SAN FRANCISCO: Intel has given a sneak peek of the firm's next-generation Xeon Phi processor, codenamed Knights Mill, which will be optimised for artificial intelligence (AI) software.
Attendees at Intel Developer Forum on Wednesday were treated to a glimpse of the chip, which will make its debut in 2017.
Details remain thin on the ground, but Intel data centre boss Diane Bryant revealed that the company is working on a next-generation version of the high-end server chip focused on high-performance machine learning and AI.
Bryant said that the Xeon Phi chips will run at "comparable levels of performance" to Nvidia’s graphics processing units.
However, Nvidia disputed this claim and criticised Intel for publishing incorrect "facts" about the Xeon Phi chips and their deep learning processing credentials compared with Nvidia's GPU offerings.
Intel ignored this, saying that Knights Mill "is optimised for scale-out analytics implementations, and will include key enhancements for deep learning training. For today’s machine learning applications, the large memory size of the Intel Xeon Phi processor family helps customers like Baidu make it easier to train their models efficiently."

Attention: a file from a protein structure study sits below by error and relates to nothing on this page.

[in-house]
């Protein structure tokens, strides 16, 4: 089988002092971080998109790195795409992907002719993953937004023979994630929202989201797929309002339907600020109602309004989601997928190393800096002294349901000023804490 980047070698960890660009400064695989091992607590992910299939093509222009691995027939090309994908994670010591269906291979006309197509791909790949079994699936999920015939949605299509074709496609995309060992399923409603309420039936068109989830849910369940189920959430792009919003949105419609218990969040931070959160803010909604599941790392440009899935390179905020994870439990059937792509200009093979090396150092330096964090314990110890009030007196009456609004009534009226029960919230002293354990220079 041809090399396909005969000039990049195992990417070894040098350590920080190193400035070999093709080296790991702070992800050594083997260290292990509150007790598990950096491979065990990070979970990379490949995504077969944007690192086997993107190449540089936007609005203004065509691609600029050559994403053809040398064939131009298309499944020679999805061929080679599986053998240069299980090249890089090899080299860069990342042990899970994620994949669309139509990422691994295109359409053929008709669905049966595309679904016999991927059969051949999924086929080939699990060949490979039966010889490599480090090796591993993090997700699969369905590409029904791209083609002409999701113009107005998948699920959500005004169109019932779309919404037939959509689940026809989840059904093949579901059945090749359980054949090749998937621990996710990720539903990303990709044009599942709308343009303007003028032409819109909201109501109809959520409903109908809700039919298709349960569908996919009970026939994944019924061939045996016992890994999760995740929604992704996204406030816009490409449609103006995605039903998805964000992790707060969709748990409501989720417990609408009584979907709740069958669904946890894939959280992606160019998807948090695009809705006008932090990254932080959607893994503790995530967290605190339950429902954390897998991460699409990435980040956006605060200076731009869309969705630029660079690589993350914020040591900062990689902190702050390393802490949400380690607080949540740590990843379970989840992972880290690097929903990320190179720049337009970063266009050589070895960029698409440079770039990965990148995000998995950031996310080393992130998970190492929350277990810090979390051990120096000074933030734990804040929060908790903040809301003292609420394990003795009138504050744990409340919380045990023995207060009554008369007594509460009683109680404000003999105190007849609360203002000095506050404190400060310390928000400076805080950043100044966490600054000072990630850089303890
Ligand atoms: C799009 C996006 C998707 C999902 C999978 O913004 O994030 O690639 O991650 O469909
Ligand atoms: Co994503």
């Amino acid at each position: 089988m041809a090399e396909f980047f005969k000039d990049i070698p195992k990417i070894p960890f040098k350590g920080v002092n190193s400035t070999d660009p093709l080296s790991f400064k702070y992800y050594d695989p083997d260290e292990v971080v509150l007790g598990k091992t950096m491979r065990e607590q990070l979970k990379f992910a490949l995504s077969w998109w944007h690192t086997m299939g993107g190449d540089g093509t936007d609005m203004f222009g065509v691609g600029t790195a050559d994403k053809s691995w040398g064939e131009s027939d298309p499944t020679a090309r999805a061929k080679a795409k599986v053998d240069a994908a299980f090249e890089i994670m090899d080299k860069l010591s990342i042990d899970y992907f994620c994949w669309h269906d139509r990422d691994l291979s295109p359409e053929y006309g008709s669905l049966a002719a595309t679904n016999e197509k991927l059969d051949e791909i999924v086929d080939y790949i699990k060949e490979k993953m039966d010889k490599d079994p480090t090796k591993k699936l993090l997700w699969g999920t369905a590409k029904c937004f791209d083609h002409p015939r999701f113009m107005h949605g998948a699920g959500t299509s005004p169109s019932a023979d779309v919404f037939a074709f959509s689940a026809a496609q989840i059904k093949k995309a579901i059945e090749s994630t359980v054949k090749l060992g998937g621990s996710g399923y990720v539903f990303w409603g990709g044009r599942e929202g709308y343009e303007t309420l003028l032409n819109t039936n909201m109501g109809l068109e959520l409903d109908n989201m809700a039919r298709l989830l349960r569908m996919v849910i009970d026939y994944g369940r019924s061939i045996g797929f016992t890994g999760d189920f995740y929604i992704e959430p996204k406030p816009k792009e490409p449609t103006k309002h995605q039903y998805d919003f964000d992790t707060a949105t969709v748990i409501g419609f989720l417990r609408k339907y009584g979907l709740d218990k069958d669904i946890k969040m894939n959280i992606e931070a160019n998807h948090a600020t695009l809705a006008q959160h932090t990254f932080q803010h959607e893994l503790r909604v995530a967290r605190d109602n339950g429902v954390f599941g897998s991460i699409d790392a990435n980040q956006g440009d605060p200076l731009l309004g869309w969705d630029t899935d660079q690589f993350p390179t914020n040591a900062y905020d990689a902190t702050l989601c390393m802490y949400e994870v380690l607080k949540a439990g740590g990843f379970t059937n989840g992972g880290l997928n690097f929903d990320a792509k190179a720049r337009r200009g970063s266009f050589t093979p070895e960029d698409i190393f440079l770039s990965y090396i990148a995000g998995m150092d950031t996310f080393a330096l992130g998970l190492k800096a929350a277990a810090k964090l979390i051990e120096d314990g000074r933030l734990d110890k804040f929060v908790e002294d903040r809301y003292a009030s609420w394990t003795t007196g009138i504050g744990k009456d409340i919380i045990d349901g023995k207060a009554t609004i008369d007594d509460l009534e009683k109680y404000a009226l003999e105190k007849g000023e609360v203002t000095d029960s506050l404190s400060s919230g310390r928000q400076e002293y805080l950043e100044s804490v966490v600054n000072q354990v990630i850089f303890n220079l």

Chinese web firm Baidu said that it plans to use the upcoming Xeon Phi chips in data centres being built for the company's 'deep speech' platform.
Jing Wang, senior vice president at Baidu, said: "The next era is the era of AI. It is technology that changes people’s lives."
The company's cloud-based service enables businesses to build and deploy applications that make use of deep learning, and Nervana has also developed a custom processor, known as an ASIC, especially for deep learning.
Bryant said at the time: "Nervana’s engine and silicon expertise will advance Intel's AI portfolio and enhance the deep learning performance and TCO of Intel Xeon and Xeon Phi processors."
The unveiling was just one of many at the event, which also included Intel's move into the world of virtual reality with the launch of Project Alloy, the first "completely contained” head-mounted display.
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